The entire front garden is build on hugaculture, and it’s always ready for more organic material. This growing season, much of the garden is piled up into new mounds, awaiting new sewing of food crops, many of which will be transplanted from the green house. In the west side of the front garden, a cover crop sewn last fall is also ready for a cutting. This bed is only partially build up, and should be tilled in again by hand to return these plants fully into the soil to benefit planting next fall. This area of the front bed is also getting full sun for the first time this year, thanks to some tree work, and production will go up quite a bit, allowing more diversity of planting too.
The kitchen herb garden is enlarging, and the frost peach tree looks fabulous after a good thinning last winter. Kitchen sage, oregano, chervil, and chives have established for our culinary needs. There’s also a mix of early spring bulbs, which I am regretting a little as a companion plant to the herbs because it has made weeding a little tricky. It’s hard in the fall when everything dies back, to remember what will come back next spring. I’ve got maps drawn of each garden, but things change, and I recommend doing a redraw of your beds every few years.
Cultivated space is a lot of work, especially when you expect a certain amount of return on a crop that is most likely not perennial. This means replanting from scratch every year, how tiring! The garden is a lot of high maintenance, and yes, it can be worth it, but how much space can you really tend in this way? That’s something I’ve written about in past blogs, and will continue to bring up in discussion as this land and my relationship to it evolves. This summer I’ll be cultivating more gardens than ever, only partially planted with annuals. The majority of cultivated space in the gardens this year will go to developing hardy perennial plants which can stead the soil, rejuvenate it’s chemical composition, and ultimately take care of its self!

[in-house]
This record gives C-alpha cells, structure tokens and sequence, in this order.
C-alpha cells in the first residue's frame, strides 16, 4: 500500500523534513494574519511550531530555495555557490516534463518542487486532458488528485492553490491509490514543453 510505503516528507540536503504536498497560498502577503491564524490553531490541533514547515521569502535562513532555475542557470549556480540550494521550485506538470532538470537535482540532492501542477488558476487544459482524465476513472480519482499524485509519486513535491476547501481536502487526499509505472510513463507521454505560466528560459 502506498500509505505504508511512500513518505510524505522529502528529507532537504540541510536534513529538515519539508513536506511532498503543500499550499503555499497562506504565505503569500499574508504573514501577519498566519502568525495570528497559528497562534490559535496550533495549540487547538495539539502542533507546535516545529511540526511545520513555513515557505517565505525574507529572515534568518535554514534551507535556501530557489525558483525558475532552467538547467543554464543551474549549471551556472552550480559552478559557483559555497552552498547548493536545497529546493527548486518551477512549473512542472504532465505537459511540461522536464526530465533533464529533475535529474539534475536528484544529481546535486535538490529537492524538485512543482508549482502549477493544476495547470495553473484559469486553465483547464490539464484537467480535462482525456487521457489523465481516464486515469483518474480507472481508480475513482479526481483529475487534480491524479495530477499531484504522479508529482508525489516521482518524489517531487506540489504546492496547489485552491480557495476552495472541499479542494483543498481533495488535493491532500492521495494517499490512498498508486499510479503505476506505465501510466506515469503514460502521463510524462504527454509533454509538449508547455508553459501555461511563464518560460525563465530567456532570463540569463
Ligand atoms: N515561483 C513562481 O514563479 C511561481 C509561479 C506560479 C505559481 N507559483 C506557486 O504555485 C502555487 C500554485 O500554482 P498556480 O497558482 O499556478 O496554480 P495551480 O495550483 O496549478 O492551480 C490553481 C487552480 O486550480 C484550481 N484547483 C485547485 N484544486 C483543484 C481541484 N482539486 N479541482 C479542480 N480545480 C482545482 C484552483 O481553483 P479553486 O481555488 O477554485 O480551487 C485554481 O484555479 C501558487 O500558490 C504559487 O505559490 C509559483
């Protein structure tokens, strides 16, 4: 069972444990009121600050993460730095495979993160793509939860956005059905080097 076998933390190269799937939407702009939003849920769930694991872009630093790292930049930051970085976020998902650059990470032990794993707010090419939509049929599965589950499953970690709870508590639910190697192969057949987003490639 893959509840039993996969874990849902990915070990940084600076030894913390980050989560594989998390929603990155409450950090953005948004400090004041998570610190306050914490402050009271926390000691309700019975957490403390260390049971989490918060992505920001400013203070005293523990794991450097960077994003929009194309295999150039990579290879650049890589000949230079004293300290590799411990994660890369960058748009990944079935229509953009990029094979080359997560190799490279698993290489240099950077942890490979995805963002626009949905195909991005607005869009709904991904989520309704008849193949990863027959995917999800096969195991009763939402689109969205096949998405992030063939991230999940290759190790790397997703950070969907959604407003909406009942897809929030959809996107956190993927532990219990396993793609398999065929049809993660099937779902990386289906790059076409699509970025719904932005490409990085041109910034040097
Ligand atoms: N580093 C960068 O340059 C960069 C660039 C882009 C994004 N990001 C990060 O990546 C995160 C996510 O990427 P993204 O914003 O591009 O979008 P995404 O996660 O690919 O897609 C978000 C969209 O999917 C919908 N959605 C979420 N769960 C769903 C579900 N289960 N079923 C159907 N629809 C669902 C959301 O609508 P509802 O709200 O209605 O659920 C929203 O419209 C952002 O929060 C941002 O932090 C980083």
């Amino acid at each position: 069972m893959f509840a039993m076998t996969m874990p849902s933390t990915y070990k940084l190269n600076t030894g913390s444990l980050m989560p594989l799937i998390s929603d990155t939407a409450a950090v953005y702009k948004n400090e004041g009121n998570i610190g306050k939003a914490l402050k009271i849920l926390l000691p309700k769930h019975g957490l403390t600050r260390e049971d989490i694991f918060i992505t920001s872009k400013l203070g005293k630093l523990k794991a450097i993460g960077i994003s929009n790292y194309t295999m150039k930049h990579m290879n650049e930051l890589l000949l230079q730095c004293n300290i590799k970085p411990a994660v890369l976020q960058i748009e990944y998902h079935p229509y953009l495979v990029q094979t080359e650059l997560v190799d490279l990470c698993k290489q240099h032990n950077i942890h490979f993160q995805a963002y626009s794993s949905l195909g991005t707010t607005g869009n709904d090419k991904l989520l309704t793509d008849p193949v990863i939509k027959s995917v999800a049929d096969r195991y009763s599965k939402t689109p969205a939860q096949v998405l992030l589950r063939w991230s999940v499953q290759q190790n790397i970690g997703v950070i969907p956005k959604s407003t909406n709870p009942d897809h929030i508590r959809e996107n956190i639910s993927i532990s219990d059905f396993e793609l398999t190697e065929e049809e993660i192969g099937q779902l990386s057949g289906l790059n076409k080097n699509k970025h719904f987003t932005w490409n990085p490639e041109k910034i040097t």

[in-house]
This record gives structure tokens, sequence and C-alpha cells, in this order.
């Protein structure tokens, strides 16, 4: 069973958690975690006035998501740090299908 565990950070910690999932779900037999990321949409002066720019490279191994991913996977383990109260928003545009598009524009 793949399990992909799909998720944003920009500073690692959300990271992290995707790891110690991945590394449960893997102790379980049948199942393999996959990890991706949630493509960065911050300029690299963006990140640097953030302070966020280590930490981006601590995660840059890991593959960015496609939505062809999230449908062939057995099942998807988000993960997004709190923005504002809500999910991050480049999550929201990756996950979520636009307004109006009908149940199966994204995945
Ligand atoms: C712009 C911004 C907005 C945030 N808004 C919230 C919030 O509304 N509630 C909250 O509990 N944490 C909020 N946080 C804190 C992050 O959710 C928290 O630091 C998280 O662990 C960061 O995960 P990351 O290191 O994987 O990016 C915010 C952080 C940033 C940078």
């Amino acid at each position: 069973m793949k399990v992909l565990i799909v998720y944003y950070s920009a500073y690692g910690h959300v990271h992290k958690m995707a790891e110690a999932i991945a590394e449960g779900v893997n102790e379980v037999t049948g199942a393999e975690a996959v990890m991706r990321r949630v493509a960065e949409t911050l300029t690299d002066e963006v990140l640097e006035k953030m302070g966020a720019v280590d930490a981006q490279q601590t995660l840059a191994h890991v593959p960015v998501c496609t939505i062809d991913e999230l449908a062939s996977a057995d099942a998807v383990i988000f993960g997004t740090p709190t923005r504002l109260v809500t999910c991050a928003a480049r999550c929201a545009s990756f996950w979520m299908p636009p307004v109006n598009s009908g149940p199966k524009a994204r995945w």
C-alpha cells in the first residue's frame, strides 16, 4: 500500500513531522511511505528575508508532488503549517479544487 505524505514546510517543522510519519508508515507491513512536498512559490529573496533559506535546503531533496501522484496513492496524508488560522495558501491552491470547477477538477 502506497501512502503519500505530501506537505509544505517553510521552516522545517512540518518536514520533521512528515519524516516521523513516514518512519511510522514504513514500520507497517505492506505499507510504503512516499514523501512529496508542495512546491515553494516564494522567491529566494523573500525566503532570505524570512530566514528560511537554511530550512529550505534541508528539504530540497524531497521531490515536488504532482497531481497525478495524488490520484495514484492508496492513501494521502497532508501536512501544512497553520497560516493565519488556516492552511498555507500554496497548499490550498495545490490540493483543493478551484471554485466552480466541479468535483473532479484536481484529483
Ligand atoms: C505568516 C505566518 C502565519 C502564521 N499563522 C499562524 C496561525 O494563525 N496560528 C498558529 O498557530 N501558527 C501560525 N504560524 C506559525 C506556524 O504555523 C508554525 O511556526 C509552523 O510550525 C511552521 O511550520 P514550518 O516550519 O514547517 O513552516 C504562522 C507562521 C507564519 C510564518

In a final reflection, gardening and tending a growing space for food is a great feat, it’s also investment in survival. Know your food and where it comes from, what it takes, how much risk there really is for us to keep up such a civilization of consumption. The concept of a victory garden is not only a practice in times of war, but a lifetime commitment to survival, self sufficiency, and a closeness with the earth that cannot be artificially created. Many of us claim we don’t have time. That is the language of a defeatist, and well worth looking at.
If you cannot grow food where you live, in your lifestyle, how can you grow yourself? Do you have pets, children, house plants? There’s some quality cultivation already in your life taking other forms, why not extend it into growing your food? Or, supporting others who do. At least going to the grocery store with a conscious intention to shop as an informed consumer is a great first step. Well, what is informed? Follow the typical questions; WHO- grows the food? WHAT- are you eating? WHERE- does it come from? WHEN- was it harvested? WHY- are you eating this? Question and skepticism are not the same, and being informed is a far cry from being nosy; especially when it comes to our bodies and health.